Freelancer's fee

3 November 2014


Price your freelance work according to content and quality:

Nothing more, nothing less

by Al Sabado

In my other online article, Define your freelance work—without marketing tools, I mentioned that as a freelancer, you should “[a]llow your product and service to survive and take root without relying on trends.” But that doesn't end there. Later on you'll find the need to thrive as well in your freelance business. Why is there a need to thrive? Because thriving at work spells out f-u-n at work! Just imagine if your freelance work doesn’t prosper, then you probably don’t have much motivation to accomplish the tasks that come your way.

Thriving in business doesn’t necessarily mean you'll have to grow your business by hiring people, establishing branches of your small company to make it big this time, or anything of that sort.

Thriving in freelance business means you've found your niche in the industry, learned to be unmoved when projects don’t come (because some of your projects just ended a few days ago, perhaps), and gained the courage to price your work confidently, among other reasons.

How do you thrive in freelancing? I’ll just mention here a few; the rest is up to you.

Rid yourself of unnecessary thoughts. The fear factor is among the unnecessary thoughts that keep freelancers from pricing their work properly. And they say, “If I price my work high, then no one will hire me.” Do you think that way too? Note that when you price your work low, that doesn’t help you much either, does it? Say, your hourly fee is at $2 USD and you earn $10 USD after finishing a five-hour work. That amount might not even buy you and your family a 10-kg sack of high-grade rice or whatever staple food you and your family—of say, five members—can consume in at least two weeks. If you know, understand, and perform well the service you offer, then you shouldn’t be afraid to quote a fair price.

Price your product and service accordingly. Pricing your product and service appropriately is crucial because the price you set for the work will also be the gauging point of how your freelance business will fare in the market. Consider the first two elements of your business as factors for pricing your freelance work: content and quality. And I say nothing more or less because content and quality define and shape your work and business.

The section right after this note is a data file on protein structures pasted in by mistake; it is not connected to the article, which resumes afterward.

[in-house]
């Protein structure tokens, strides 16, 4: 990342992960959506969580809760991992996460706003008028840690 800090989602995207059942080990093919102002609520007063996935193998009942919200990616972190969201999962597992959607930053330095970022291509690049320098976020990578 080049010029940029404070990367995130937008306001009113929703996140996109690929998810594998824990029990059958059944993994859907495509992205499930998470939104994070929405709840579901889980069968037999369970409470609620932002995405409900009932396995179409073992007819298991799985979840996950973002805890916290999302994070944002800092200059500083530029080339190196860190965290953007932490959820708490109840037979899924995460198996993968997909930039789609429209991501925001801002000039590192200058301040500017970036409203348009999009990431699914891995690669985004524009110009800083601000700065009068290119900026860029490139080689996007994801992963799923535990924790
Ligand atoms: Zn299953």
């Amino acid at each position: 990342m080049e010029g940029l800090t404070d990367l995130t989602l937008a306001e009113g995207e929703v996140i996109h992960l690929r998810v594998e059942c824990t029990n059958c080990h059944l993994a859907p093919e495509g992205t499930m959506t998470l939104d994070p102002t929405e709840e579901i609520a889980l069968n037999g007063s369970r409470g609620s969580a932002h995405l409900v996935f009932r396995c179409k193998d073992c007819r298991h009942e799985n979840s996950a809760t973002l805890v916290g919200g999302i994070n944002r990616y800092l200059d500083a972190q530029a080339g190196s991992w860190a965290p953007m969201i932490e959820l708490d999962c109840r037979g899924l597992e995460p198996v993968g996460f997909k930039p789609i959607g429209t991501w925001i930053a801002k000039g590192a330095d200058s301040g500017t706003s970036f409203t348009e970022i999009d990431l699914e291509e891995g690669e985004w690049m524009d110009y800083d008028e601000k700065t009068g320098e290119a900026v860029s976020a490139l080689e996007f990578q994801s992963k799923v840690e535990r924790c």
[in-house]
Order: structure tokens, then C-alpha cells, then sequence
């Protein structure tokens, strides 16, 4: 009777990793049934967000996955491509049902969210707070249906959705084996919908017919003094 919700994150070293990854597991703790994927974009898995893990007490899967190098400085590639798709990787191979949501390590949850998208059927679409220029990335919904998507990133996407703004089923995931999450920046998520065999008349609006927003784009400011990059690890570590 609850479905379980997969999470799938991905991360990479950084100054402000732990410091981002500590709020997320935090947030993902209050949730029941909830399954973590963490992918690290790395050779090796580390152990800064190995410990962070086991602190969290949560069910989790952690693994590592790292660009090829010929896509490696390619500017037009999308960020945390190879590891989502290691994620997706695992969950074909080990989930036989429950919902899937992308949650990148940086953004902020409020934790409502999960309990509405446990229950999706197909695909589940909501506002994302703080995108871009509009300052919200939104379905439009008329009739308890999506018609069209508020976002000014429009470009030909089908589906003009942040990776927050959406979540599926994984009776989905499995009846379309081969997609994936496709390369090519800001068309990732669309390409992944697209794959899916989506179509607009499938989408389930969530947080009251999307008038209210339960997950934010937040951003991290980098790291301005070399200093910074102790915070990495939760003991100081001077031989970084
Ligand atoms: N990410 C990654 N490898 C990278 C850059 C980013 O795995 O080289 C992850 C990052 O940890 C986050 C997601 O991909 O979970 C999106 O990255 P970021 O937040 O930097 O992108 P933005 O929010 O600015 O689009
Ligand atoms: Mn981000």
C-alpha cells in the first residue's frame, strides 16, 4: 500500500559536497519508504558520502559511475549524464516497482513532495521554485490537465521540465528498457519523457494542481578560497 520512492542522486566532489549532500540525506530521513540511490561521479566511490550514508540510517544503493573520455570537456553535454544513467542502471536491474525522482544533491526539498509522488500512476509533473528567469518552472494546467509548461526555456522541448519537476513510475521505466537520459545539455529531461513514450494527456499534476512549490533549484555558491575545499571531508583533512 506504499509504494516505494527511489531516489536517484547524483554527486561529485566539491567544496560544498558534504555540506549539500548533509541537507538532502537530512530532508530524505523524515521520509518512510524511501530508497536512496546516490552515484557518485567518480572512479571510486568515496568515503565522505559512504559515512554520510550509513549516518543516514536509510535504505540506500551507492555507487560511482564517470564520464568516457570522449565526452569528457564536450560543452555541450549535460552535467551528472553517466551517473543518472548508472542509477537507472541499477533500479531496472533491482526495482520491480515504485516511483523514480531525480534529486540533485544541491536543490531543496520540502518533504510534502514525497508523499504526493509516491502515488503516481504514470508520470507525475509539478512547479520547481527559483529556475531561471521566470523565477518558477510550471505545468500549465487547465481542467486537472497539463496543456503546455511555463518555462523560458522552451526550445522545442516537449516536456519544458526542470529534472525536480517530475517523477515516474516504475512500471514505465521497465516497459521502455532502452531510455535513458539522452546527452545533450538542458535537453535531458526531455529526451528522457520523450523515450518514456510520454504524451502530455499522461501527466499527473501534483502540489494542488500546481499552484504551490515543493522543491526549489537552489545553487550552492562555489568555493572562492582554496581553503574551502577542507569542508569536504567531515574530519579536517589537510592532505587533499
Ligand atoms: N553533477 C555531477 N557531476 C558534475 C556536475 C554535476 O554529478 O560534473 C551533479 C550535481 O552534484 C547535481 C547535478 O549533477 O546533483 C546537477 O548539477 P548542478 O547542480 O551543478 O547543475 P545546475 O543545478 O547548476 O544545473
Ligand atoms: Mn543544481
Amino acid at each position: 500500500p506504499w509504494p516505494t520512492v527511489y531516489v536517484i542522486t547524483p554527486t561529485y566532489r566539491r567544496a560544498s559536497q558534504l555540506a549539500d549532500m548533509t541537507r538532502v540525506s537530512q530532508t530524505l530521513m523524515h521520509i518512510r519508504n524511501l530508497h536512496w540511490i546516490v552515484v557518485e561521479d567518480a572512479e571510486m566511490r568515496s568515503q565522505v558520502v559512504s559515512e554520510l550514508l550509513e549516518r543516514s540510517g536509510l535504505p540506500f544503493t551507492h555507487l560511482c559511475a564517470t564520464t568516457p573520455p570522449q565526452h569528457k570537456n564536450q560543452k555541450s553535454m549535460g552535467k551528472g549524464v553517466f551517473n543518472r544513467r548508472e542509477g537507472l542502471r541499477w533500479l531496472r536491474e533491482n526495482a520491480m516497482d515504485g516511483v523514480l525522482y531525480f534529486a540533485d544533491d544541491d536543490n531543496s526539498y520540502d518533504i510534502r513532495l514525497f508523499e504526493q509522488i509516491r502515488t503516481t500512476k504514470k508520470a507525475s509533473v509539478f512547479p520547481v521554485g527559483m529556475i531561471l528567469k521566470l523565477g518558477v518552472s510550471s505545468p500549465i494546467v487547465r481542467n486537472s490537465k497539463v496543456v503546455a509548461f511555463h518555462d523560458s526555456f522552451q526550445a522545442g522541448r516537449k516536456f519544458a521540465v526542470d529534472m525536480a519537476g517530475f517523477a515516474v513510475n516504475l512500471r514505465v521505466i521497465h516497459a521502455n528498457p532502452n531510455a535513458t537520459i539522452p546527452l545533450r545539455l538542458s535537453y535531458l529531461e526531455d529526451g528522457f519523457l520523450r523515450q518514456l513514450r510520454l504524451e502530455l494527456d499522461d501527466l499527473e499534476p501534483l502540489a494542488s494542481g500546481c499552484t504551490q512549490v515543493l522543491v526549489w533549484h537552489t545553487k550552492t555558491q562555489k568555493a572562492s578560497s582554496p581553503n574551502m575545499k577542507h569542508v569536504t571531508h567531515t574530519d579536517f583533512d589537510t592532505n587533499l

Price your work accordingly so that you get to eat three times a day properly—I need not say that, but thought freelancers should remember what they tend to forget—and pay your monthly bills on time and in full. Not only that, you work so that you can be helpful as well to your loved ones. Now, that may sound common sense until experience tells you that pricing your own work isn't easy. Why is that? You’re thinking within your limitations.

Set your product and service to international standards. Now, take a day off. Dress up decently and visit the first class hotel located within your city. Don’t be scared to enter the hotel. Go see the comfort room and use it. You'll likely find there lotion, soap, powder, rolls of toilet paper, etc. Now they’re free, but don’t hoard. Just use them like you would normally. Try visiting the hotel restaurant too. You might want to order a glass of cold beverage or a cup of brewed coffee. While you’re enjoying your time at the first class hotel, you’ll notice you’re not being charged something like $2 USD per hour, right? You experience excellence at a reasonable cost.

The same principle applies to how you should be pricing your product or service. Your rates are competitive because what you provide is excellent. If you feel that's not yet the case, then make that your goal.

For every industry, most professionals base their rates on the going rates regardless of regional location—across cities, countries, and continents. So here you’ll understand that your industry colleagues aren't just the ones you meet nearby, but everyone else in similar industry around the world. As a professional service provider, you now know you’re not supposed to deliver substandard-quality product and service. So aim as well to meet international standards of doing work. If you have to retrain in your field of expertise, then do so. There’s always something new to learn.

Check out other references. Search for available databases online where you can find pricing ideas relevant to your field. See if there are freelance associations in your industry. Professional associations are also helpful sources of information on how you can best improve in your freelance career. Check out also the Freelance Industry Report 2012, which contains substantial data on price ranges for different freelance professions and other aspects of freelancing. I’ve also posted on my website page, Database of freelance tools, a few helpful links to guide you further:

Meantime, keep your rates negotiable. If your client requests for a lower fee due to financial constraint, then by all means, consider. To be the chosen service provider and be given the opportunity to complete the project should already be a plus factor for you. But if you feel the client’s offer is too low, then you'll have to decide on the matter wisely. The choice is yours.

Up next: "OK, I've defined my freelance work and fees, but where are the clients?"

Labour not to be rich: cease from thine own wisdom. 
Wilt thou set thine eyes upon that which is not? for riches certainly make themselves wings; they fly away as an eagle toward heaven. 
(Proverbs 23:4-5)